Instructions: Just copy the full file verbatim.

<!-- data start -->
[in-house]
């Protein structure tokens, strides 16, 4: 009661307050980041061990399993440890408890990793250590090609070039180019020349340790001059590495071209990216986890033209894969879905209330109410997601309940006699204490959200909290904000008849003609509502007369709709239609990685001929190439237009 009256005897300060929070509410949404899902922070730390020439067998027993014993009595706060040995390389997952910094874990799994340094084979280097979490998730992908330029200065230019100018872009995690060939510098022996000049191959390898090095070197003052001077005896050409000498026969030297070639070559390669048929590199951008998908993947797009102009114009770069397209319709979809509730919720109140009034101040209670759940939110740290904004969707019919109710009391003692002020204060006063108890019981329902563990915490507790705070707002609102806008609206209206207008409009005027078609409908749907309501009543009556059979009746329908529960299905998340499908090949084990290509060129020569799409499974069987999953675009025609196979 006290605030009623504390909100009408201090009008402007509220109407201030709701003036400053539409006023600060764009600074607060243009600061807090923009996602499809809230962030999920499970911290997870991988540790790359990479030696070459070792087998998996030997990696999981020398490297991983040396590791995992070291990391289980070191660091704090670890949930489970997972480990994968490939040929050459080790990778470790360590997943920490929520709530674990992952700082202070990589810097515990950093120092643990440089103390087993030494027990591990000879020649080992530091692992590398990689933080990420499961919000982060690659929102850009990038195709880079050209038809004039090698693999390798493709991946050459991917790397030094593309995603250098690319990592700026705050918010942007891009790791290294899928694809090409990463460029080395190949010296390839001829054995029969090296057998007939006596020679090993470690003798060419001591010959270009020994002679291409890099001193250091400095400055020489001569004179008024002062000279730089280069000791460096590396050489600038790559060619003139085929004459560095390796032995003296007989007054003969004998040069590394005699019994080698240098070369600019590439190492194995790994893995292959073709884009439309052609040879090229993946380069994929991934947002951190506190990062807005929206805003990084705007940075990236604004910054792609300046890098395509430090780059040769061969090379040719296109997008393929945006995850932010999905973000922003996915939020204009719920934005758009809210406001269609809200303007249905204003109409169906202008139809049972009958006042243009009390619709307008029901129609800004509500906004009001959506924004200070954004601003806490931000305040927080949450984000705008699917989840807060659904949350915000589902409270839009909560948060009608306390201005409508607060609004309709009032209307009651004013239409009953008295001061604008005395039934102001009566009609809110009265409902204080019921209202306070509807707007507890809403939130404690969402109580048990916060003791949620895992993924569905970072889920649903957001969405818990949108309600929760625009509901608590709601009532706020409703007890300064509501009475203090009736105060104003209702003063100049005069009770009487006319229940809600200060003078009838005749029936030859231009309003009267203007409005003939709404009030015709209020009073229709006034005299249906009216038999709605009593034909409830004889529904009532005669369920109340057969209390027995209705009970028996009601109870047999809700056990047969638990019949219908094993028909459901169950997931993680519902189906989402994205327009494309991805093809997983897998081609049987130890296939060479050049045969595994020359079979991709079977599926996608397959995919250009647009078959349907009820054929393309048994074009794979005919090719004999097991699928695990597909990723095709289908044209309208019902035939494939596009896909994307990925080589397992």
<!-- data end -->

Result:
[in-house]
């Protein structure tokens, strides 16, 4: 009661307050980041061990399993440890408890990793250590090609070039180019020349340790001059590495071209990216986890033209894969879905209330109410997601309940006699204490959200909290904000008849003609509502007369709709239609990685001929190439237009 009256005897300060929070509410949404899902922070730390020439067998027993014993009595706060040995390389997952910094874990799994340094084979280097979490998730992908330029200065230019100018872009995690060939510098022996000049191959390898090095070197003052001077005896050409000498026969030297070639070559390669048929590199951008998908993947797009102009114009770069397209319709979809509730919720109140009034101040209670759940939110740290904004969707019919109710009391003692002020204060006063108890019981329902563990915490507790705070707002609102806008609206209206207008409009005027078609409908749907309501009543009556059979009746329908529960299905998340499908090949084990290509060129020569799409499974069987999953675009025609196979 006290605030009623504390909100009408201090009008402007509220109407201030709701003036400053539409006023600060764009600074607060243009600061807090923009996602499809809230962030999920499970911290997870991988540790790359990479030696070459070792087998998996030997990696999981020398490297991983040396590791995992070291990391289980070191660091704090670890949930489970997972480990994968490939040929050459080790990778470790360590997943920490929520709530674990992952700082202070990589810097515990950093120092643990440089103390087993030494027990591990000879020649080992530091692992590398990689933080990420499961919000982060690659929102850009990038195709880079050209038809004039090698693999390798493709991946050459991917790397030094593309995603250098690319990592700026705050918010942007891009790791290294899928694809090409990463460029080395190949010296390839001829054995029969090296057998007939006596020679090993470690003798060419001591010959270009020994002679291409890099001193250091400095400055020489001569004179008024002062000279730089280069000791460096590396050489600038790559060619003139085929004459560095390796032995003296007989007054003969004998040069590394005699019994080698240098070369600019590439190492194995790994893995292959073709884009439309052609040879090229993946380069994929991934947002951190506190990062807005929206805003990084705007940075990236604004910054792609300046890098395509430090780059040769061969090379040719296109997008393929945006995850932010999905973000922003996915939020204009719920934005758009809210406001269609809200303007249905204003109409169906202008139809049972009958006042243009009390619709307008029901129609800004509500906004009001959506924004200070954004601003806490931000305040927080949450984000705008699917989840807060659904949350915000589902409270839009909560948060009608306390201005409508607060609004309709009032209307009651004013239409009953008295001061604008005395039934102001009566009609809110009265409902204080019921209202306070509807707007507890809403939130404690969402109580048990916060003791949620895992993924569905970072889920649903957001969405818990949108309600929760625009509901608590709601009532706020409703007890300064509501009475203090009736105060104003209702003063100049005069009770009487006319229940809600200060003078009838005749029936030859231009309003009267203007409005003939709404009030015709209020009073229709006034005299249906009216038999709605009593034909409830004889529904009532005669369920109340057969209390027995209705009970028996009601109870047999809700056990047969638990019949219908094993028909459901169950997931993680519902189906989402994205327009494309991805093809997983897998081609049987130890296939060479050049045969595994020359079979991709079977599926996608397959995919250009647009078959349907009820054929393309048994074009794979005919090719004999097991699928695990597909990723095709289908044209309208019902035939494939596009896909994307990925080589397992």